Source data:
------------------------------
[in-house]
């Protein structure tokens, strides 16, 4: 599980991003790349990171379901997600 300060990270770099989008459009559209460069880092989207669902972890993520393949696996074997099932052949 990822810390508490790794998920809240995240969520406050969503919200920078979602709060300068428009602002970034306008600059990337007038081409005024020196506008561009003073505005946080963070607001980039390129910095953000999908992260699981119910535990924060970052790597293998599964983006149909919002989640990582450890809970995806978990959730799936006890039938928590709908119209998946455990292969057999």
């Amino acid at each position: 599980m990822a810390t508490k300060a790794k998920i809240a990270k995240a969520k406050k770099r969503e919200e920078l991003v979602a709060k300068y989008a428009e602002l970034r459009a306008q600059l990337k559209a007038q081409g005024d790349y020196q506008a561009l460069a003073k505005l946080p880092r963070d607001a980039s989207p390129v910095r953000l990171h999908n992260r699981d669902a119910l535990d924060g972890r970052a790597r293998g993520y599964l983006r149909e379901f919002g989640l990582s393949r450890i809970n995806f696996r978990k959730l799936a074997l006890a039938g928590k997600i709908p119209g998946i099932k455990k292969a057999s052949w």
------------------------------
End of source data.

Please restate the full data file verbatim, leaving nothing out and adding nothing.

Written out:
[in-house]
């Protein structure tokens, strides 16, 4: 599980991003790349990171379901997600 300060990270770099989008459009559209460069880092989207669902972890993520393949696996074997099932052949 990822810390508490790794998920809240995240969520406050969503919200920078979602709060300068428009602002970034306008600059990337007038081409005024020196506008561009003073505005946080963070607001980039390129910095953000999908992260699981119910535990924060970052790597293998599964983006149909919002989640990582450890809970995806978990959730799936006890039938928590709908119209998946455990292969057999």
């Amino acid at each position: 599980m990822a810390t508490k300060a790794k998920i809240a990270k995240a969520k406050k770099r969503e919200e920078l991003v979602a709060k300068y989008a428009e602002l970034r459009a306008q600059l990337k559209a007038q081409g005024d790349y020196q506008a561009l460069a003073k505005l946080p880092r963070d607001a980039s989207p390129v910095r953000l990171h999908n992260r699981d669902a119910l535990d924060g972890r970052a790597r293998g993520y599964l983006r149909e379901f919002g989640l990582s393949r450890i809970n995806f696996r978990k959730l799936a074997l006890a039938g928590k997600i709908p119209g998946i099932k455990k292969a057999s052949w």